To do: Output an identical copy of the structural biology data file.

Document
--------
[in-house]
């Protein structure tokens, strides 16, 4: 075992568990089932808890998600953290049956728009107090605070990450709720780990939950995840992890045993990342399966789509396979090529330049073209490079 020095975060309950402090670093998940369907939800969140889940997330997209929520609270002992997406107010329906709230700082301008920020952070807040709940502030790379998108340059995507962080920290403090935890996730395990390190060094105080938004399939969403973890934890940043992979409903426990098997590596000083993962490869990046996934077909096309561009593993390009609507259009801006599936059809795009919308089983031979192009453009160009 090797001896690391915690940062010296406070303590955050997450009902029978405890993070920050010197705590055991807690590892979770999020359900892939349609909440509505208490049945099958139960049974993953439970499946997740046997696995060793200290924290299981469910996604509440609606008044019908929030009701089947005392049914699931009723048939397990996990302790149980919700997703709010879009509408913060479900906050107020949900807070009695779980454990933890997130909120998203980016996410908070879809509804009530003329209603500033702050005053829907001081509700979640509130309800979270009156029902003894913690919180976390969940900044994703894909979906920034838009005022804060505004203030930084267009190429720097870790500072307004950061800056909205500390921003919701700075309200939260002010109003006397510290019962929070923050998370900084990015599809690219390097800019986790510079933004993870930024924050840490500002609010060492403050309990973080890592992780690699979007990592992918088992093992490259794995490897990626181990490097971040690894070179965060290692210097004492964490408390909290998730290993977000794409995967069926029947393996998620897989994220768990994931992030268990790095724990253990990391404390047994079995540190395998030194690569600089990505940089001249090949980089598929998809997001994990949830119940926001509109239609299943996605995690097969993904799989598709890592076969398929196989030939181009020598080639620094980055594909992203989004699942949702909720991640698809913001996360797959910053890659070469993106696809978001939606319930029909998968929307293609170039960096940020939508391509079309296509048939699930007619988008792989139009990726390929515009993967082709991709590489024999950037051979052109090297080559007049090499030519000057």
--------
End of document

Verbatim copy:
[in-house]
């Protein structure tokens, strides 16, 4: 075992568990089932808890998600953290049956728009107090605070990450709720780990939950995840992890045993990342399966789509396979090529330049073209490079 020095975060309950402090670093998940369907939800969140889940997330997209929520609270002992997406107010329906709230700082301008920020952070807040709940502030790379998108340059995507962080920290403090935890996730395990390190060094105080938004399939969403973890934890940043992979409903426990098997590596000083993962490869990046996934077909096309561009593993390009609507259009801006599936059809795009919308089983031979192009453009160009 090797001896690391915690940062010296406070303590955050997450009902029978405890993070920050010197705590055991807690590892979770999020359900892939349609909440509505208490049945099958139960049974993953439970499946997740046997696995060793200290924290299981469910996604509440609606008044019908929030009701089947005392049914699931009723048939397990996990302790149980919700997703709010879009509408913060479900906050107020949900807070009695779980454990933890997130909120998203980016996410908070879809509804009530003329209603500033702050005053829907001081509700979640509130309800979270009156029902003894913690919180976390969940900044994703894909979906920034838009005022804060505004203030930084267009190429720097870790500072307004950061800056909205500390921003919701700075309200939260002010109003006397510290019962929070923050998370900084990015599809690219390097800019986790510079933004993870930024924050840490500002609010060492403050309990973080890592992780690699979007990592992918088992093992490259794995490897990626181990490097971040690894070179965060290692210097004492964490408390909290998730290993977000794409995967069926029947393996998620897989994220768990994931992030268990790095724990253990990391404390047994079995540190395998030194690569600089990505940089001249090949980089598929998809997001994990949830119940926001509109239609299943996605995690097969993904799989598709890592076969398929196989030939181009020598080639620094980055594909992203989004699942949702909720991640698809913001996360797959910053890659070469993106696809978001939606319930029909998968929307293609170039960096940020939508391509079309296509048939699930007619988008792989139009990726390929515009993967082709991709590489024999950037051979052109090297080559007049090499030519000057």